How to Create an Environmentally Friendly Garden
Gardens, by nature, are green but there are a few simple changes you can make to ensure that yours is also as eco-friendly as possible. One of the most important things if you are creating a garden from scratch – or planning changes to your existing patch – is the hard surfacing you use.
Over the past 20 years, many people have covered over large parts of their garden with either concrete or paving slabs to cut-down on the gardening. Sadly, as well as affecting insects and wildlife, this has caused an increased risk in flooding in many areas. Quite simply, water which previously drained away through the soil now has nowhere to go.
So, if you are planning any hard surfacing make sure you look at the eco-friendly alternatives available. (In fact, non-permeable surfaces now need planning consent for areas of more than 5 sq metres because of the flooding risk).
Gravel is GoodThere are many types of surfacing which still allow rainwater to drain away. Gravel is good – although without borders to retain it you might have to sweep it back into place occasionally - or you could use new grids, made from recycled rubber which allow water to soak away.
Next, you should think about garden features such as lighting and seating. Always choose timber from a sustainable source rather than plastic patio furniture. Plastic is available at a very low price but often looks shabby after just one season, making its price a false economy.
Lighting adds a whole new dimension to your garden during the summer months but make sure you opt for solar powered lamps and feature lighting rather than lights which need electricity.
Good InvestmentAgain, plastic versions are available but often they don’t withstand our British weather for long so it makes sense to go for a sturdier alternative. The initial investment may be higher but in the long run they will work out less expensive.
Many local councils now provide “green” bins for garden waste but creating your own compost bin will cut down on the amount of waste that needs to be taken away.
Many councils now supply compost bins at much less than the shop price but it’s even better if you can make your own compost box. All you need are a few pieces of unwanted timber cut to length and then nailed together. Boxes are much easier to use than a tall plastic bin and they look much better too!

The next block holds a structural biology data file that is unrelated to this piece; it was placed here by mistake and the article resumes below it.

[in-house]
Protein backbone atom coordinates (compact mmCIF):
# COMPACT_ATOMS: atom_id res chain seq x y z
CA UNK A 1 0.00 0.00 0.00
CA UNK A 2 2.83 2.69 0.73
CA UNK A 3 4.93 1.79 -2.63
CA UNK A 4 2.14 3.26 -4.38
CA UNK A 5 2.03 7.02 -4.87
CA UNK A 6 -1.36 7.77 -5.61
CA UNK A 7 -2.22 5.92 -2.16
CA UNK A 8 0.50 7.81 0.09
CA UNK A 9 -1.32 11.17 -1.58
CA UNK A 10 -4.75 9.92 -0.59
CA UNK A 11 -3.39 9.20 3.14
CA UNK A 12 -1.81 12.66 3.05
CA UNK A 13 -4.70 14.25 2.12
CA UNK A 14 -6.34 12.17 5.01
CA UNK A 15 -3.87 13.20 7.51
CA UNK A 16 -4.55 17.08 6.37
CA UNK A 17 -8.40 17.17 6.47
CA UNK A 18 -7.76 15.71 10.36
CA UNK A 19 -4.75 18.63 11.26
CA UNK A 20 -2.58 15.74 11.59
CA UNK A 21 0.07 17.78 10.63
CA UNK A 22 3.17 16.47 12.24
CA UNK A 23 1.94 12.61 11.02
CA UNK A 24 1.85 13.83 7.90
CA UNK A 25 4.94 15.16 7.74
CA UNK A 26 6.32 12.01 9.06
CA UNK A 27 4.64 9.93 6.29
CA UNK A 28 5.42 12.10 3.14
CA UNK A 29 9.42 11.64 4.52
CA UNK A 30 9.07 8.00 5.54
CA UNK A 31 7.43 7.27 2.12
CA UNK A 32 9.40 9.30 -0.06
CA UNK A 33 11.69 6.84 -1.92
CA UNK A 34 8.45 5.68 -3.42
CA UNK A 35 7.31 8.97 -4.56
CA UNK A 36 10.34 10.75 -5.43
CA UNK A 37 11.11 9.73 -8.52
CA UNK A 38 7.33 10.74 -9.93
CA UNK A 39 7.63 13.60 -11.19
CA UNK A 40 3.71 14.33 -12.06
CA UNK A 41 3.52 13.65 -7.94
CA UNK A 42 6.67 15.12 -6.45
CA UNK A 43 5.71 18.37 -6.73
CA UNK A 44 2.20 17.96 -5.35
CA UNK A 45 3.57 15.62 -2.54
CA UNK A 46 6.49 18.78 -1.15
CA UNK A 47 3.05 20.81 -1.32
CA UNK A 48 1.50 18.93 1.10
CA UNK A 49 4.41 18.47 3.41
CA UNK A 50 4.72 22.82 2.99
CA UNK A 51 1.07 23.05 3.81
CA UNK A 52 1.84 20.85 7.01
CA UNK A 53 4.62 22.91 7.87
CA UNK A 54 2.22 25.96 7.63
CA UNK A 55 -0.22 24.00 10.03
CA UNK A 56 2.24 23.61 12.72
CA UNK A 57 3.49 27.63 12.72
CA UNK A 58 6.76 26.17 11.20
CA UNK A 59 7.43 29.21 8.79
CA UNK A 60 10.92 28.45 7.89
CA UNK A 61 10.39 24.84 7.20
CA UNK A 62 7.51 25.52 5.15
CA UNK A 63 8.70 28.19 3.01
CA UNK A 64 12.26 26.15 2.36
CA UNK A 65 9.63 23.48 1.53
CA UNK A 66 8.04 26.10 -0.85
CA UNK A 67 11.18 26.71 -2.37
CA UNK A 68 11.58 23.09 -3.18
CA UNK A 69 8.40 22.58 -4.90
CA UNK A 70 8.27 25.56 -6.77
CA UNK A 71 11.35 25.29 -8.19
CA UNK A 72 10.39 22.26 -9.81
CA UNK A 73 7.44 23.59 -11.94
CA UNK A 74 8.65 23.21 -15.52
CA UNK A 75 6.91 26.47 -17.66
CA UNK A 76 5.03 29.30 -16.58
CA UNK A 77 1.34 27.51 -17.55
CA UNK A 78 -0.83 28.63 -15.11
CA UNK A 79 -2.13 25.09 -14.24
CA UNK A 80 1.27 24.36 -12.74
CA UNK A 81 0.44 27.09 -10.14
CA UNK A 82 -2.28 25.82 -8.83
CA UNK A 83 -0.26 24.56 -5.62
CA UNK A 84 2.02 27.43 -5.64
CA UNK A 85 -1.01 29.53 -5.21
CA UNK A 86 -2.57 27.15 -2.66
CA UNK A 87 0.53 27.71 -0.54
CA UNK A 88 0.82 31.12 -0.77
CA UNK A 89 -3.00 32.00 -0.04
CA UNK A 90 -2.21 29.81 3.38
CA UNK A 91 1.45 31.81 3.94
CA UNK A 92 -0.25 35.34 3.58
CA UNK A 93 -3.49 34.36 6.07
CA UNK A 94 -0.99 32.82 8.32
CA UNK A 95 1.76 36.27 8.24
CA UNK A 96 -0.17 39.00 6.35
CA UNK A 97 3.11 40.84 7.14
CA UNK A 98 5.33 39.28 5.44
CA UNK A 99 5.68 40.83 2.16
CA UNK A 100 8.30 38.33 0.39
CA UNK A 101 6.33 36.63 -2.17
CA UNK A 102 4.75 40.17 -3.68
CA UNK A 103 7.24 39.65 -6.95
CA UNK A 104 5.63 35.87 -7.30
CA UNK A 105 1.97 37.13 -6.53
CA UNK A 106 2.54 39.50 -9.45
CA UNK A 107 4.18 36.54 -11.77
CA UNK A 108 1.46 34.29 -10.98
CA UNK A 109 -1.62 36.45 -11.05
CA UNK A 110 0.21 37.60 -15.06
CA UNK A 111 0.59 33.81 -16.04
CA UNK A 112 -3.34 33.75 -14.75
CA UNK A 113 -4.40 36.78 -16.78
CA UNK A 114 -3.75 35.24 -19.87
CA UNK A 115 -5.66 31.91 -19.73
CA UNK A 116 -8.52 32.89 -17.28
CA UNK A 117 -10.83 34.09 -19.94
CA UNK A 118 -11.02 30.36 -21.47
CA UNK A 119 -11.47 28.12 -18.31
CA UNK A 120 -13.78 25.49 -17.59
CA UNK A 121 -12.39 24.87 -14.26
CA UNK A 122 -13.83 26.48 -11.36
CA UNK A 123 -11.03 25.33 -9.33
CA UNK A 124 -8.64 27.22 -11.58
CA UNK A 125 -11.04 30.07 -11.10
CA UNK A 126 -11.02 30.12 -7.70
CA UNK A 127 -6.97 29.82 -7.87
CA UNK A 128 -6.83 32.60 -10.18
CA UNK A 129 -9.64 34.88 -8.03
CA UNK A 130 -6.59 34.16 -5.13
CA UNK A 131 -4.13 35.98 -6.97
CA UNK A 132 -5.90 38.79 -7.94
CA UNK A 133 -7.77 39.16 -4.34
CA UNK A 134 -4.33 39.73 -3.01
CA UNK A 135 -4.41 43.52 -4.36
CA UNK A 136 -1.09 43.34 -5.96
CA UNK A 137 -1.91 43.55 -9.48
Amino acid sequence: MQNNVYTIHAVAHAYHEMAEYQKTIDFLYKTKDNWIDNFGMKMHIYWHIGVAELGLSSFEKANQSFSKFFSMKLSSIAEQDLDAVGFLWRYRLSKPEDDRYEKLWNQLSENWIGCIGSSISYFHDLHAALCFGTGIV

Kitchen LeftoversYou can compost most of your leftover vegetable peelings and fallen fruit and some people also add shredded newspaper and cardboard. Grass clippings can also be added but try not to add too much woody waste from the garden (such as tree cuttings) since this takes a long time to decompose.
Instead, simply lie the wood under a hedge or behind your compost bins and it will eventually rot down. Alternatively, if you have a lot of woody items, you could borrow a shredder and turn it into mulch.
Another excellent idea for a garden covering is recycled rubber. Old tyres have long caused a recycling problem but are now being turned into shredded garden covering.
Bird SanctuaryMake sure your garden takes account of our feathered friends. Due to the loss of large amounts of farmland and woods in the past half century, gardens are now even more important to birds.
It’s always worth attracting birds into the garden. Apart from the fact that they are such fun to watch, they will help with your gardening by disposing of pests such as greenfly.
You can create a bird feeding table very easily from unwanted wood – or if space is at a premium you can hang bird feeders from trees or even the end pole of your washing line. If you have no washing line, that’s something you should definitely change as soon as possible! Not only are clothes easier to iron when dried outdoors, it means you aren’t using electricity all year round on the tumble drier.
If you have limited space, you can buy a rotary washing line which can be taken down when the children want room to play.